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First meeting for Hempstead Town Board since Dem won top seat

Board votes to schedule public hearings in December on ethics reform, mass-mailers legislation and and the appointment of an inspector general — the month before new Democratic supervisor takes office.

The Hempstead Town Board, in its first public meeting on Tuesday Nov. 14, 2017, voted to accept grant money for a controversial Merrick playground. Republican council member Erin King Sweeney said she did not want to discuss the process leading up to the vote, but praised the board for approving funding. (Credit: Newsday / Yeong-Ung Yang)

The Hempstead Town Board voted Tuesday to accept a grant for a controversial Merrick playground, but did not move forward with open records law revisions.

In the board’s four-hour meeting — which lacked the shouting among the audience and on the dais that has characterized recent meetings — the results of last week’s election were only briefly mentioned. Incumbent GOP Supervisor Anthony Santino was defeated by Laura Gillen, who will become the first Democratic supervisor in Hempstead in more than a century when she takes office Jan. 2.

Santino pledged to ensure a smooth transition for Gillen and allow her to hire staff before she takes office “in the best interests of residents.”

However, Santino voted against adding to the agenda a proposal from Councilman Bruce Blakeman, a Republican who endorsed Gillen, that would have allocated $100,000 from the postal budget toward Gillen’s transition team. Two other council members joined him in voting against it, with Senior Councilwoman Dorothy Goosby, a Democrat who was re-elected last week, abstaining.

The Town Board also voted Tuesday to accept a $75,000 grant from Nassau County to add playground equipment to the 2.9-acre Wynsum Avenue Park in south Merrick. Santino and Goosby abstained.

While Santino had initially requested the funding for the project, last month he urged the project be paused to allow residents to seek a compromise. Some residents had expressed concern about the potential for traffic and noise from the playground.

But community organizer Jay Rogoff, who raised $25,000 for the project, said on Tuesday he believed the vote on accepting the grant money had been hampered due to an ongoing feud between Santino and Councilwoman Erin King Sweeney. The park is in King Sweeney’s district.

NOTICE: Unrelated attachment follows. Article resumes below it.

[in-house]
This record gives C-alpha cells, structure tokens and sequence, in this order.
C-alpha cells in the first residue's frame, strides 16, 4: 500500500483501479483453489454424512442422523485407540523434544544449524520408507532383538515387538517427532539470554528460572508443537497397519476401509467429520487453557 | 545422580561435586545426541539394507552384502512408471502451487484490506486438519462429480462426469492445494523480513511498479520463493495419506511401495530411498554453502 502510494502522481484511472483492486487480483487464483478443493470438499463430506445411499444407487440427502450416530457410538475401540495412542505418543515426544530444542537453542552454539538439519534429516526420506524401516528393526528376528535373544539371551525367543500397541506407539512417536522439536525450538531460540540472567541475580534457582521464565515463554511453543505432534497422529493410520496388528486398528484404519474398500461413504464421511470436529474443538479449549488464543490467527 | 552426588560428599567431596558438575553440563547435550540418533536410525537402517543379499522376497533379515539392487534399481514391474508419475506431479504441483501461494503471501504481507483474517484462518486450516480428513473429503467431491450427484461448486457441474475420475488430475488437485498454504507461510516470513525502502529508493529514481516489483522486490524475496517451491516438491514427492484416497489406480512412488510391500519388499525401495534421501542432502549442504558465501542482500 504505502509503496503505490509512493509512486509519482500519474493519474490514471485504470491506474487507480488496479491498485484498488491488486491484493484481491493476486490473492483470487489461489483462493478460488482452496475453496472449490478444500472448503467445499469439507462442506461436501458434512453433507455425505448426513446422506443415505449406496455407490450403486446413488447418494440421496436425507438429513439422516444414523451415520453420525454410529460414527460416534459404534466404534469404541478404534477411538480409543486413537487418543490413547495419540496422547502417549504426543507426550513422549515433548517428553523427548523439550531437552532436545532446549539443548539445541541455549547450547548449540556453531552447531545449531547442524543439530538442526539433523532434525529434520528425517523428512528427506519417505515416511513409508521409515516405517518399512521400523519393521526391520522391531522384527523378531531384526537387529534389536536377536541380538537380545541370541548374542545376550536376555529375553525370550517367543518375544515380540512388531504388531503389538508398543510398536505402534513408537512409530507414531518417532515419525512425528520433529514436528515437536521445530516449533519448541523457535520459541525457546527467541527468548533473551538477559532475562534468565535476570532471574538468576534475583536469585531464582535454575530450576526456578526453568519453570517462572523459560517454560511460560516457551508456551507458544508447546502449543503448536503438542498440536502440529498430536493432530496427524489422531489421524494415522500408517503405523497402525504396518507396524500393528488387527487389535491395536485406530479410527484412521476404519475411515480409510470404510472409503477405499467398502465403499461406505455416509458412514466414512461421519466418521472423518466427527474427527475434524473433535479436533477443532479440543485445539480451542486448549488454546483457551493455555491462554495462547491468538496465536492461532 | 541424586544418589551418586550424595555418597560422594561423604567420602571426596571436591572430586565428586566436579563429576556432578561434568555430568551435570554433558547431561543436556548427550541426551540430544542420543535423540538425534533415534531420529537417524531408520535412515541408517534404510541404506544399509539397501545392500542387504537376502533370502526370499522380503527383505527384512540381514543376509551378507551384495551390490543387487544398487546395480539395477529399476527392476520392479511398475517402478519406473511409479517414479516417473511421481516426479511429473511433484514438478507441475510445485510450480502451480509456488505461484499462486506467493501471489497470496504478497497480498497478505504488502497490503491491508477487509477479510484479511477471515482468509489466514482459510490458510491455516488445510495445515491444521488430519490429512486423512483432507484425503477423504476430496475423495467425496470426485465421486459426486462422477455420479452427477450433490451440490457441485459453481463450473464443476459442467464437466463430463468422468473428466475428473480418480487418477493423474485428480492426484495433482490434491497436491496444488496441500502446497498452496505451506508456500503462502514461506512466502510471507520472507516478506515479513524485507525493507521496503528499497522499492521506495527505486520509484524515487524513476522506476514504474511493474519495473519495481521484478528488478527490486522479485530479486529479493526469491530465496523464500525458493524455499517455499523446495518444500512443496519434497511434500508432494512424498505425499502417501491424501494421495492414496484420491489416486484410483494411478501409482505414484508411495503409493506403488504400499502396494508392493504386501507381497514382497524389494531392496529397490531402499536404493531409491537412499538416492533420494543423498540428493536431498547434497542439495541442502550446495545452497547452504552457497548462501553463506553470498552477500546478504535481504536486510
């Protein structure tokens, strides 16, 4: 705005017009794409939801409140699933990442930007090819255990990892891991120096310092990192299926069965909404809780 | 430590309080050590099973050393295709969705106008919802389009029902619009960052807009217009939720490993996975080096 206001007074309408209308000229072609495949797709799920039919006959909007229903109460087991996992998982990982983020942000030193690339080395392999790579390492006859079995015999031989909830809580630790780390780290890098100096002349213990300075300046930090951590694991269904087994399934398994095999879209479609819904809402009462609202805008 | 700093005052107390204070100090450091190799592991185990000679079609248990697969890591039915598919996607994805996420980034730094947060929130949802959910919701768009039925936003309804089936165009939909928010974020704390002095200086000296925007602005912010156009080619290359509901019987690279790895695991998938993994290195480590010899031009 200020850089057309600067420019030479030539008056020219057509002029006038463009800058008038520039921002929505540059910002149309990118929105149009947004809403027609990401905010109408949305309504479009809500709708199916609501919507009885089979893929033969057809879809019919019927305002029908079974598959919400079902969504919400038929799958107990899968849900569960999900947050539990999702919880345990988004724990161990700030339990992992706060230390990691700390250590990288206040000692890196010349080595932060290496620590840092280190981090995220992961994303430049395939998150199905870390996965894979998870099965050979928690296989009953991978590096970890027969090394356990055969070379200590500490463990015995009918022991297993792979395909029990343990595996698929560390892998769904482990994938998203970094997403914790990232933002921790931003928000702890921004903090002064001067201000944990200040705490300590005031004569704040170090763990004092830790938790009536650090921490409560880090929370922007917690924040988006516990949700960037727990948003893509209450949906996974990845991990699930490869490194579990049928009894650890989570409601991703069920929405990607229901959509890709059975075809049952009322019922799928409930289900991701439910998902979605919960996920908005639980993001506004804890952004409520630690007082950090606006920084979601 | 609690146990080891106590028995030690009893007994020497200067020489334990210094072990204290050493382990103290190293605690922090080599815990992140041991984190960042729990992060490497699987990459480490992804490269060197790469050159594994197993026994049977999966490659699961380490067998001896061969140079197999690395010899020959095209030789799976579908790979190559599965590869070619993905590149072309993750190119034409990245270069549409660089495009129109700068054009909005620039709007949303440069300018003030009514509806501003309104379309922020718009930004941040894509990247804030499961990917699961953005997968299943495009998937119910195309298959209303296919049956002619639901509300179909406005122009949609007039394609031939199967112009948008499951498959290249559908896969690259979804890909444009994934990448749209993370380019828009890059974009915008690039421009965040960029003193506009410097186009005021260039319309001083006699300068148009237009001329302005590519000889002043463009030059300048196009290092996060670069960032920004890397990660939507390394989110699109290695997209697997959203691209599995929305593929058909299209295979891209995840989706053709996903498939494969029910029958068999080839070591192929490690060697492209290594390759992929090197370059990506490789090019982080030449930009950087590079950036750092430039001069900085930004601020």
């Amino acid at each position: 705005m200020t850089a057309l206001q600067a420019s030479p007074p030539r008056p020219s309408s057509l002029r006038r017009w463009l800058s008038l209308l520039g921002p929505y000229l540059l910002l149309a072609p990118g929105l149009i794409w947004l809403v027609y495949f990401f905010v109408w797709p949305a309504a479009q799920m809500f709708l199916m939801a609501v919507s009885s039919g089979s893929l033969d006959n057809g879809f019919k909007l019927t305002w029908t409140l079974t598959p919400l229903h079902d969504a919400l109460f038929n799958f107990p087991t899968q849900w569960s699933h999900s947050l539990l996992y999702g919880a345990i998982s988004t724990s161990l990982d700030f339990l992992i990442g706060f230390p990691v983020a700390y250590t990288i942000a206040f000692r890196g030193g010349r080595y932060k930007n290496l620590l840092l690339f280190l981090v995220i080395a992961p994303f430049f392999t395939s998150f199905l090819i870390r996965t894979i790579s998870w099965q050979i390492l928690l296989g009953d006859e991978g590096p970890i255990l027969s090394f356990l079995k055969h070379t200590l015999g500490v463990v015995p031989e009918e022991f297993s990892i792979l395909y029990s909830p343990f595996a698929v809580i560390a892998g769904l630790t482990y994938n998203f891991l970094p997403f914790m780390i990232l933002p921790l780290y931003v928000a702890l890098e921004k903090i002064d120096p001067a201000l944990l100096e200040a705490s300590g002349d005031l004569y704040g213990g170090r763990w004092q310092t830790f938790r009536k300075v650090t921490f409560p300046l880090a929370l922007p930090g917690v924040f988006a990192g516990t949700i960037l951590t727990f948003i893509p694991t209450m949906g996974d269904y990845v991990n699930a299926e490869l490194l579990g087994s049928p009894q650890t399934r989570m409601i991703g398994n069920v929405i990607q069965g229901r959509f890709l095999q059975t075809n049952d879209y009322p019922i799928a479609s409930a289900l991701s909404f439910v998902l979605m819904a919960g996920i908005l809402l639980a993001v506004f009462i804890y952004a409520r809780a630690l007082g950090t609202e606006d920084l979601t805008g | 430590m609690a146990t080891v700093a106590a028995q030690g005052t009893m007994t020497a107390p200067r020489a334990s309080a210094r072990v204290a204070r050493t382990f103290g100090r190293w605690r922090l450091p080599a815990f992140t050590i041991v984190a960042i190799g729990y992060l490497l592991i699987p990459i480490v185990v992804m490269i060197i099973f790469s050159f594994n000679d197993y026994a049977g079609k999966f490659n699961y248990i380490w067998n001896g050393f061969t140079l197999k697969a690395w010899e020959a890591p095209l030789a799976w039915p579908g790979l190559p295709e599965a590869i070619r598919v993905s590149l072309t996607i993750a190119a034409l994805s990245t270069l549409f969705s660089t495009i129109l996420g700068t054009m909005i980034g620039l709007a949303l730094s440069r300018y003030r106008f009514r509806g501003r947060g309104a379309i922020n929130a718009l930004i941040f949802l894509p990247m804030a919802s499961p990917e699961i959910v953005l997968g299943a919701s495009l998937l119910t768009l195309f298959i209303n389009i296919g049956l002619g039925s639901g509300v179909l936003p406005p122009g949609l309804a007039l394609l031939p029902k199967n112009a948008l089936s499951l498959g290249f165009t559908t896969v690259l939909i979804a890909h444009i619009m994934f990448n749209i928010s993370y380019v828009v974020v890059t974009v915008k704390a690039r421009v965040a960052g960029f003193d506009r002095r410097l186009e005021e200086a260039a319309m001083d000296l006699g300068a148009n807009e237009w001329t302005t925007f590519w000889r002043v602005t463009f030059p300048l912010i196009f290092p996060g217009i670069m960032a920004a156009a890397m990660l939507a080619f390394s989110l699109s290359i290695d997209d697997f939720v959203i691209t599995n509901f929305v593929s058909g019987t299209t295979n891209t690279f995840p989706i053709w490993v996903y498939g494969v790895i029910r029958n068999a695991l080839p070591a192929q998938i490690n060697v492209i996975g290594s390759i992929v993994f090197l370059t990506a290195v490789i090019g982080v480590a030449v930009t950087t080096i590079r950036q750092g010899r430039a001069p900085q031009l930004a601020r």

“This was all about politics. It’s amazing it took as long as it did to get a children’s playground built,” Rogoff said.

King Sweeney praised the board for approving the funding.

“It feels good. The community worked hard to get this done. It was a classic grass roots effort,” King Sweeney said.

Also on Tuesday, King Sweeney proposed changes to the town’s open records law following a recent controversy over political letters sent to families participating in Camp Anchor, the town’s special-needs program.

Two Hempstead Town employees had used addresses, which a town spokesman said were obtained through an open records request, to send letters to families whose children attend the camp, urging them to vote for Santino.

The board’s 3-3-1 vote, with Goosby again abstaining, meant the bill was not added to the agenda.

Goosby also abstained from a 6-0 vote to schedule public hearings on Dec. 12 for legislation on mass-mailings restrictions and the appointment of an inspector general, and to revisit Santino’s ethics reform package, which the board originally voted on in September. That legislation later was discovered to have an error in its public notice, prompting the town to schedule a revote.

Gillen, as well as King Sweeney and Blakeman, have been calling for ethics reform and an inspector general for months.

King Sweeney, a Republican who supported Gillen in the election, proposed changing the dates of the hearings to January so the supervisor-elect could participate, but that move was voted down, with Goosby abstaining.

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